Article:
British American Tobacco's Kenyan subsidiary filed a lawsuit claiming that Kenya’s Tobacco Control Regulations are unconstitutional. The court ruled against the tobacco company, finding that the process of developing the regulations was lawful and conducted with sufficient participation by the tobacco industry. The court upheld nearly all elements of the Regulations, which are designed to implement the Tobacco Control Act, including:

  • a 2% annual contribution by the tobacco industry to help fund tobacco control education, research, and cessation;

  • graphic health warnings;

  • ingredient disclosure;

  • smoke-free environments in streets, walkways, verandas adjacent to public places;

  • disclosure of annual tobacco sales and other industry disclosures; and

  • regulations limiting interaction between the tobacco industry and public health officials.

The court specifically noted that the Tobacco Control Act and Regulations are intended to comply with the Framework Convention on Tobacco Control. Additionally, the court acknowledged the harm caused by tobacco products and stated it would make its decision within the context of a public health system balanced against the commercial rights of the tobacco company.

The court struck down a few minor elements of the regulations, ruling that (1) the tobacco industry is not required to provide evidence of its market share to the government; and (2) that penalties for violation cannot exceed the maximums authorized by law.

The court ruled that the regulations should take effect six months after the date of the decision. 

R.J. Reynolds v. United States Food and Drug Administration [United States] [January 15, 2016]

Tobacco companies challenged the composition of the Tobacco Products Scientific Advisory Committee (TPSAC), which was established by the U.S. Food and Drug Administration (FDA) to advise the agency on scientific issues related to tobacco products, including the use of menthol in cigarettes. The tobacco companies alleged that three of the scientific members of the Committee had both an actual and a perceived conflict of interest because each consulted with companies that developed nicotine replacement therapies and testified as expert witnesses in lawsuits against tobacco manufacturers. The court ruled in favor of the tobacco companies, finding that the challenged committee members had both financial conflicts of interest and an appearance of conflicts of interest, which fatally tainted the composition of the Committee and its work product, including the 2011 Committee report on menthol in cigarettes. The court issued an order requiring the FDA to reconstitute the Committee’ membership to comply with ethics laws and barred the agency from using the Committee’s menthol report, which had recommended removing menthol cigarettes from the marketplace.  The FDA appealed, and a three-judge panel of the appeals court unanimously reversed the lower court ruling, finding that plaintiffs had not shown imminent injury from the appointment or the actions of challenged Committee members.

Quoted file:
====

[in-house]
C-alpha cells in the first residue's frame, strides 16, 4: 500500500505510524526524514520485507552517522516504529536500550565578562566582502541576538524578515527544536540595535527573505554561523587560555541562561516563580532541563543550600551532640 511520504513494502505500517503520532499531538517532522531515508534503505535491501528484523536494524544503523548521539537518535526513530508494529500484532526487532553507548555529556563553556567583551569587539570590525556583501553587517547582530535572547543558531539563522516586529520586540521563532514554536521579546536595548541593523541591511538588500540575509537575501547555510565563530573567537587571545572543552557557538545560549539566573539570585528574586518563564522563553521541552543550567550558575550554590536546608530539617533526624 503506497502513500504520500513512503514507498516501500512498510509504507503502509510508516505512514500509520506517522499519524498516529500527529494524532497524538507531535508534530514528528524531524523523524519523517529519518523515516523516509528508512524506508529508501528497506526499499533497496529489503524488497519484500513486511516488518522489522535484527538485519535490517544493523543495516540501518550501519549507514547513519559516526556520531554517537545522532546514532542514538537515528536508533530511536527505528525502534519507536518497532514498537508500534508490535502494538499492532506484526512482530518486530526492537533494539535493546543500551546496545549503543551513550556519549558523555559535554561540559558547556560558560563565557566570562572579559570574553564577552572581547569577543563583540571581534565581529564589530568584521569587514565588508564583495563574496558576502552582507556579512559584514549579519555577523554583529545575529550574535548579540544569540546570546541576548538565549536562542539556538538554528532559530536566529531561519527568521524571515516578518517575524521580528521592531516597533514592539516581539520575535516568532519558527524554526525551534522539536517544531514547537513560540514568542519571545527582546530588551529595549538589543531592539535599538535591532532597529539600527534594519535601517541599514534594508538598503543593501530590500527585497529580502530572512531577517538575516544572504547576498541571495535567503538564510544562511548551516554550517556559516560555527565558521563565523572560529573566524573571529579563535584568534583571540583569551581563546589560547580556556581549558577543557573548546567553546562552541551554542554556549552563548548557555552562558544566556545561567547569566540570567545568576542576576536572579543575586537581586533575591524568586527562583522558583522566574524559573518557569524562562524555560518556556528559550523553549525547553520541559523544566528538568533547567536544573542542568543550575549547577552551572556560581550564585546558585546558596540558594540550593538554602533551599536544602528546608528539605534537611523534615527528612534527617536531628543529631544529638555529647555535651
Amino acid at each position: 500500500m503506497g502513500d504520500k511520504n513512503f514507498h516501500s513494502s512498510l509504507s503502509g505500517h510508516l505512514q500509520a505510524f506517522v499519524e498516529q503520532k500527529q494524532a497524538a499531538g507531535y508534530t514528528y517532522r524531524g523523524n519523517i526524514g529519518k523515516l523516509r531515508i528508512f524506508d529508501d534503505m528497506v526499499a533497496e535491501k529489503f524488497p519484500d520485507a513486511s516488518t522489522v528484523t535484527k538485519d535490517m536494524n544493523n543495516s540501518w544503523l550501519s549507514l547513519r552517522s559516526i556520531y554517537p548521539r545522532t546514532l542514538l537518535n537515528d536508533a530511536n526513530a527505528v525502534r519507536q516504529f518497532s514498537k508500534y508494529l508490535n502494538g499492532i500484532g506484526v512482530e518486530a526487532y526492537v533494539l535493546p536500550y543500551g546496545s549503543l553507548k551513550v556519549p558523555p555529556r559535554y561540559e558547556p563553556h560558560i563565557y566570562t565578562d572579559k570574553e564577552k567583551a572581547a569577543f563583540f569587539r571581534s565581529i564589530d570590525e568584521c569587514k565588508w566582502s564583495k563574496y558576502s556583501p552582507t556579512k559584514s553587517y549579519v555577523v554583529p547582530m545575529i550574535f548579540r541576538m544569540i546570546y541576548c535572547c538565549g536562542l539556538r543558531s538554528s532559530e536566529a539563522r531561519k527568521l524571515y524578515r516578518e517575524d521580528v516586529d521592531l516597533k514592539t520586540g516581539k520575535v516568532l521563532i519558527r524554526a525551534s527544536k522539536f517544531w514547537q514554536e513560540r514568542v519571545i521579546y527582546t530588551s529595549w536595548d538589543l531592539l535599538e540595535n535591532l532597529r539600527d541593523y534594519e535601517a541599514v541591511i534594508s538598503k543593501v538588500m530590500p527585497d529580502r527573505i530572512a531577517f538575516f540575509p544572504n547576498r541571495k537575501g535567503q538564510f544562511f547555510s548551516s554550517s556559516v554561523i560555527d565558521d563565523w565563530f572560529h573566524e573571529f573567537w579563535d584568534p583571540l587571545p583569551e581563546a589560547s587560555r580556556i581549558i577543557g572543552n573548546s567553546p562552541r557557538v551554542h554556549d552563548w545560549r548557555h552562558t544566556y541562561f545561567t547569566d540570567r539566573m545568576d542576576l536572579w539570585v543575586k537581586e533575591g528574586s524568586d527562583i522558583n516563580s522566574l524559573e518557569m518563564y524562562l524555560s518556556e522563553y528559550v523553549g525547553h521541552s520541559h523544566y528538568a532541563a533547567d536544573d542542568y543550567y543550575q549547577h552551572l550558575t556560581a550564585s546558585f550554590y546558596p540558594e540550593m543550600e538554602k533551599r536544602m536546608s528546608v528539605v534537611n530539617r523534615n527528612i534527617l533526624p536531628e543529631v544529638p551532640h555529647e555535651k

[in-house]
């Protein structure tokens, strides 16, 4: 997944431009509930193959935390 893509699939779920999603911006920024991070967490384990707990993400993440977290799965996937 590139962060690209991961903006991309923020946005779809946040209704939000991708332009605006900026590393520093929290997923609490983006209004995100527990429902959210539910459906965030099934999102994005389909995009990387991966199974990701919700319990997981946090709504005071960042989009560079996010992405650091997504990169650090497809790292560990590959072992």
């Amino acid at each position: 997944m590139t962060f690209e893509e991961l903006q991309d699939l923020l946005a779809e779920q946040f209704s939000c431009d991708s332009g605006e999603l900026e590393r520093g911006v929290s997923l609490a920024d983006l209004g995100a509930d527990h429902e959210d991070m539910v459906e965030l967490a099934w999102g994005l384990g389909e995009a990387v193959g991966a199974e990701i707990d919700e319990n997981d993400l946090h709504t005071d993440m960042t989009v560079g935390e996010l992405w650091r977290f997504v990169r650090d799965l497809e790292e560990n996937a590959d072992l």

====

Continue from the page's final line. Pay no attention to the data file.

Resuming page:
M/s Prabhat Zarda Factory India v. The State of Bihar [India] [December 23, 2014]